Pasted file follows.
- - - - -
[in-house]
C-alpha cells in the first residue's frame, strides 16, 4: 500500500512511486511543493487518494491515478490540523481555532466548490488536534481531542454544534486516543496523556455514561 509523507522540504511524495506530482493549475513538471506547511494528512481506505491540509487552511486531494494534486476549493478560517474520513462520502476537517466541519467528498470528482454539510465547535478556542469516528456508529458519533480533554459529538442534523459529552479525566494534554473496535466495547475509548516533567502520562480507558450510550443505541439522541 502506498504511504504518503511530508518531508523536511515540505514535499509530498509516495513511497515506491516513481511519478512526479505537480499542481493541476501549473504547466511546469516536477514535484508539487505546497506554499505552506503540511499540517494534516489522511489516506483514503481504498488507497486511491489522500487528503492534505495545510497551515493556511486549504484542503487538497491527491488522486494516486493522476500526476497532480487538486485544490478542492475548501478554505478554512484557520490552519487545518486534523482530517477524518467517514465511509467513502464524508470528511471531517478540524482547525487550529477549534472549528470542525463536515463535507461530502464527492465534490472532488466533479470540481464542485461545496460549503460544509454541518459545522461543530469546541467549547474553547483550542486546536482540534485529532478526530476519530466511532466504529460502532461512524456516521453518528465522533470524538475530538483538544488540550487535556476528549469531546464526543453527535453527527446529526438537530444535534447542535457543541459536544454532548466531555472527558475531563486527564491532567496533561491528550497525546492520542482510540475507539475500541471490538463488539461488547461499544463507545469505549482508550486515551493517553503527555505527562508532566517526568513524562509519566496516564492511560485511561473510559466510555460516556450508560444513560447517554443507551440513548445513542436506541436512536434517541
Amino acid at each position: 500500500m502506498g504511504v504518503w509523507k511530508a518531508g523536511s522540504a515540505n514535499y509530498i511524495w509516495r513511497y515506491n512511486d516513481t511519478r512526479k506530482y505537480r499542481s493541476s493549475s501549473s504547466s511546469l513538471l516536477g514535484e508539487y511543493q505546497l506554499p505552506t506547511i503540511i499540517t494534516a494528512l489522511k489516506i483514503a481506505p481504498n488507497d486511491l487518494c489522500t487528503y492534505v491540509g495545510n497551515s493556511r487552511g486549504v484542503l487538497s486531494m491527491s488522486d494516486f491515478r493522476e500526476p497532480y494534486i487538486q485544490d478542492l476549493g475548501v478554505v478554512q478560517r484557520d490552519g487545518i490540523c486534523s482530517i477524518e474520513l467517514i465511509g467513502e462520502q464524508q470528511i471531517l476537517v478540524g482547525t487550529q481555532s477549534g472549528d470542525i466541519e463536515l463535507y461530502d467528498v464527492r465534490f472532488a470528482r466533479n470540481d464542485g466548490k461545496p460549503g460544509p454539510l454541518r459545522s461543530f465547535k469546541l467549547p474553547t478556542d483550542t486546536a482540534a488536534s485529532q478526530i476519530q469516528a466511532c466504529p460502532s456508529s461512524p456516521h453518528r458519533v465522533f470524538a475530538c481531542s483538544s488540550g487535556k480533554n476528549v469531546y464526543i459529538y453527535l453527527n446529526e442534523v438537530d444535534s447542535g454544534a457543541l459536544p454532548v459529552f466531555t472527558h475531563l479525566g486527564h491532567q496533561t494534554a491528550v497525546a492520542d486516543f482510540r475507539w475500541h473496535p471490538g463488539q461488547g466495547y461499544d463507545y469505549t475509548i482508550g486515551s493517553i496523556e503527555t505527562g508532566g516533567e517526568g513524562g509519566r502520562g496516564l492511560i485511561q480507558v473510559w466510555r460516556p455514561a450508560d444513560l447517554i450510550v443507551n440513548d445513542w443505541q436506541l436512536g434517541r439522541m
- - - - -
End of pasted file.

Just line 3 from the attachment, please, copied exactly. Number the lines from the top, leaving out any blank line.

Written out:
Amino acid at each position: 500500500m502506498g504511504v504518503w509523507k511530508a518531508g523536511s522540504a515540505n514535499y509530498i511524495w509516495r513511497y515506491n512511486d516513481t511519478r512526479k506530482y505537480r499542481s493541476s493549475s501549473s504547466s511546469l513538471l516536477g514535484e508539487y511543493q505546497l506554499p505552506t506547511i503540511i499540517t494534516a494528512l489522511k489516506i483514503a481506505p481504498n488507497d486511491l487518494c489522500t487528503y492534505v491540509g495545510n497551515s493556511r487552511g486549504v484542503l487538497s486531494m491527491s488522486d494516486f491515478r493522476e500526476p497532480y494534486i487538486q485544490d478542492l476549493g475548501v478554505v478554512q478560517r484557520d490552519g487545518i490540523c486534523s482530517i477524518e474520513l467517514i465511509g467513502e462520502q464524508q470528511i471531517l476537517v478540524g482547525t487550529q481555532s477549534g472549528d470542525i466541519e463536515l463535507y461530502d467528498v464527492r465534490f472532488a470528482r466533479n470540481d464542485g466548490k461545496p460549503g460544509p454539510l454541518r459545522s461543530f465547535k469546541l467549547p474553547t478556542d483550542t486546536a482540534a488536534s485529532q478526530i476519530q469516528a466511532c466504529p460502532s456508529s461512524p456516521h453518528r458519533v465522533f470524538a475530538c481531542s483538544s488540550g487535556k480533554n476528549v469531546y464526543i459529538y453527535l453527527n446529526e442534523v438537530d444535534s447542535g454544534a457543541l459536544p454532548v459529552f466531555t472527558h475531563l479525566g486527564h491532567q496533561t494534554a491528550v497525546a492520542d486516543f482510540r475507539w475500541h473496535p471490538g463488539q461488547g466495547y461499544d463507545y469505549t475509548i482508550g486515551s493517553i496523556e503527555t505527562g508532566g516533567e517526568g513524562g509519566r502520562g496516564l492511560i485511561q480507558v473510559w466510555r460516556p455514561a450508560d444513560l447517554i450510550v443507551n440513548d445513542w443505541q436506541l436512536g434517541r439522541m